Long awaited update of an old-time favourite title
The popular minor ailments book finally returns with a new edition.
The title of this book originates from a series of articles written by Clive Edwards and Paul Stillman, published in The Pharmaceutical Journal between 1979 and 1981 and then published as a book by the Pharmaceutical Press, Royal Pharmaceutical Society, in 1982. It discusses in detail the diagnosis and management of minor ailments frequently encountered in community pharmacy practice.
This latest edition offers a new approach to the management of minor illness, the most obvious difference from previous editions being the reformatting of the book to mirror the structure of the British National Formulary. The book also uses the problem-based learning approach where minor illnesses are discussed in the context of case studies.
The first chapter briefly introduces the topics of self-care, non-prescription medicines, consultation and diagnosis. It is followed by eight chapters of minor illnesses classified according to the particular system of the body affected. Each chapter begins with a short introduction and a table that outlines the conditions and the drugs that will be covered. The chapter is then divided into sections that deal with symptoms that are commonly encountered in practice.
Each section begins with a case study which is intended to encourage a reflective approach and to illustrate the complexity of differentiating between minor illness and major disease. Following the case study, assessment of the symptoms is discussed and treatment options presented. This may give rise to further questions and the reader has the opportunity to reconsider the initial response. A pharmacist and a general medical practitioner or dietitian responds to the case. This illustrates the similarities and differences in approach by two different healthcare professionals.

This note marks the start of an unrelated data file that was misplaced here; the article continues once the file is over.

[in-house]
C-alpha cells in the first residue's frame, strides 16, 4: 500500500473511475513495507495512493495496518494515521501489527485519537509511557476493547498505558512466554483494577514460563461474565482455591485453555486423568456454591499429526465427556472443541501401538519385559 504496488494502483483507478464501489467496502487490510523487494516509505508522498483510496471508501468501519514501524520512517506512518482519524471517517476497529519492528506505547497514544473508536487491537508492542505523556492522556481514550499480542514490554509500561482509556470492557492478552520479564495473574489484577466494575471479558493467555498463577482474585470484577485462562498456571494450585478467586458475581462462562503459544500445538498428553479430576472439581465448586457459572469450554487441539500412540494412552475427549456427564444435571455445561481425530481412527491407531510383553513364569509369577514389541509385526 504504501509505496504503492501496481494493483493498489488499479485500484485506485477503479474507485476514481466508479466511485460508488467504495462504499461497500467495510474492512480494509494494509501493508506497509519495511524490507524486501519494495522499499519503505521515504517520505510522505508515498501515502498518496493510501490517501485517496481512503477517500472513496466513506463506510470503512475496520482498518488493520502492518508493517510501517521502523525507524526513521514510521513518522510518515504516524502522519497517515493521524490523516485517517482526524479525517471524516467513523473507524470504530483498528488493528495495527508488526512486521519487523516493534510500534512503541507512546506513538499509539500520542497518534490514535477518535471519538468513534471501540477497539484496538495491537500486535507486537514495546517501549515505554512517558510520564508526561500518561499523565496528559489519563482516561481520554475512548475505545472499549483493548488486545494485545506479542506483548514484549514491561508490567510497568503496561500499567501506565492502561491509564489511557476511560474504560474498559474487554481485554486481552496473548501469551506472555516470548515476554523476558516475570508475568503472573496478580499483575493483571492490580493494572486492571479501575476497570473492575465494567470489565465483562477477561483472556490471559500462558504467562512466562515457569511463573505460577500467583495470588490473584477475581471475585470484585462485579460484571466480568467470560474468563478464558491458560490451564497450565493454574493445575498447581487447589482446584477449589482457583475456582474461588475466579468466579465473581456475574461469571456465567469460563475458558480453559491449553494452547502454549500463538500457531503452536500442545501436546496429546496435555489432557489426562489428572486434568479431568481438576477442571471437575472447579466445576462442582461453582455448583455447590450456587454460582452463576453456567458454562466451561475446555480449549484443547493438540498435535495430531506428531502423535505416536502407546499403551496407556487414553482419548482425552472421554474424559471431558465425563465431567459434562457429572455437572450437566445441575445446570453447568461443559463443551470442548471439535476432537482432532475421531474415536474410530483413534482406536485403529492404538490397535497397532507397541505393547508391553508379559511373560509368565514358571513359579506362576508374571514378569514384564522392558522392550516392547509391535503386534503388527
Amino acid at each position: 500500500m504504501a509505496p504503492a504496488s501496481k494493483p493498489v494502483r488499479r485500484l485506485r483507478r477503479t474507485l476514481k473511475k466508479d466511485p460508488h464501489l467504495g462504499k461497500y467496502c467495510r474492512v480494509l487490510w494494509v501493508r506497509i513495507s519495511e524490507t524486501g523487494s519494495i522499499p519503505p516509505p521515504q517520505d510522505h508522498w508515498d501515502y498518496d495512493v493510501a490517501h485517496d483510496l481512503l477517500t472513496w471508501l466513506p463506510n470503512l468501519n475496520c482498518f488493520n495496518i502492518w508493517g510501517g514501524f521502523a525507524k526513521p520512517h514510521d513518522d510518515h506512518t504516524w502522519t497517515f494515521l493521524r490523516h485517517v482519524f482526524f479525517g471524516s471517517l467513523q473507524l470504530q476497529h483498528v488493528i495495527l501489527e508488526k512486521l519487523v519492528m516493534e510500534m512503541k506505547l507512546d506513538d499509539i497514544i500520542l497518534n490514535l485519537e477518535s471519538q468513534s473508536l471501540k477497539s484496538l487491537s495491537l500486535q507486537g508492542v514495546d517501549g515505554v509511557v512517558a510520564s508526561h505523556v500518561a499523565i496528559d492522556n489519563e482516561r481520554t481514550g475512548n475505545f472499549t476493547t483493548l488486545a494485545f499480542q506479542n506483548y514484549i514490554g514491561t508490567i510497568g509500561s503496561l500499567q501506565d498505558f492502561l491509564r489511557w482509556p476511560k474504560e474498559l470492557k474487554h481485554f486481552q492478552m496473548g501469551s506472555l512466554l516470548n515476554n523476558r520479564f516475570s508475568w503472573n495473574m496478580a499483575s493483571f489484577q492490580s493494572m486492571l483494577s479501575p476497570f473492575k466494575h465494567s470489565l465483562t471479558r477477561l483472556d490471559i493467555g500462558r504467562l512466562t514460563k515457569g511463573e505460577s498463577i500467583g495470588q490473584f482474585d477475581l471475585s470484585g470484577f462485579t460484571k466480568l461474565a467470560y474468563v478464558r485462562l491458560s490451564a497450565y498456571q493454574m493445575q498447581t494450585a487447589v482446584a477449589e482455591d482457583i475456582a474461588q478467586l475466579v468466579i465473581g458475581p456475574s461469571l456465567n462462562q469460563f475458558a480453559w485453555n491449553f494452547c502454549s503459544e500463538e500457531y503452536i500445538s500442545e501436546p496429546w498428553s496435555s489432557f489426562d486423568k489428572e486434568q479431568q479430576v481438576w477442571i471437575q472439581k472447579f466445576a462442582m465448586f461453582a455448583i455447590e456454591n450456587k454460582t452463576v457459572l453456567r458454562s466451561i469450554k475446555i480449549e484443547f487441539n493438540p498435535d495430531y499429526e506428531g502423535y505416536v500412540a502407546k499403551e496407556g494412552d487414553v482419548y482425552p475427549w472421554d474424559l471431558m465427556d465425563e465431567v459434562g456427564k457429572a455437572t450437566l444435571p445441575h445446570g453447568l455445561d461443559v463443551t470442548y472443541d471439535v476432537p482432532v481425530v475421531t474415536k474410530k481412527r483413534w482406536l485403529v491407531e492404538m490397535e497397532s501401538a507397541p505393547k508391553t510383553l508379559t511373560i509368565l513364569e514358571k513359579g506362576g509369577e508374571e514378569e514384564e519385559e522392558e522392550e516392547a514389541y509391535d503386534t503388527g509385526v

Each section is completed by a table summarising the key information presented and links together minor illnesses with management options. Each chapter ends with a series of self-assessment questions, the styles of which reflect those encountered in university or professional examinations.
A “further reading” section can be found at the end of most chapters, focusing on reviews and evidence of the efficacy of over-the-counter medicines.
The book is well structured and easy to use. The tables are clear and concise and the photographs and illustrations are of the highest quality.
It should be read by pharmacy undergraduates and preregistration trainees, and it will also be of great value to community pharmacists in differentiating between minor illness and major disease that requires urgent referral to a medical practitioner.
Laurence A. Goldberg
Citation: The Pharmaceutical Journal DOI: 10.1211/PJ.2016.20201713
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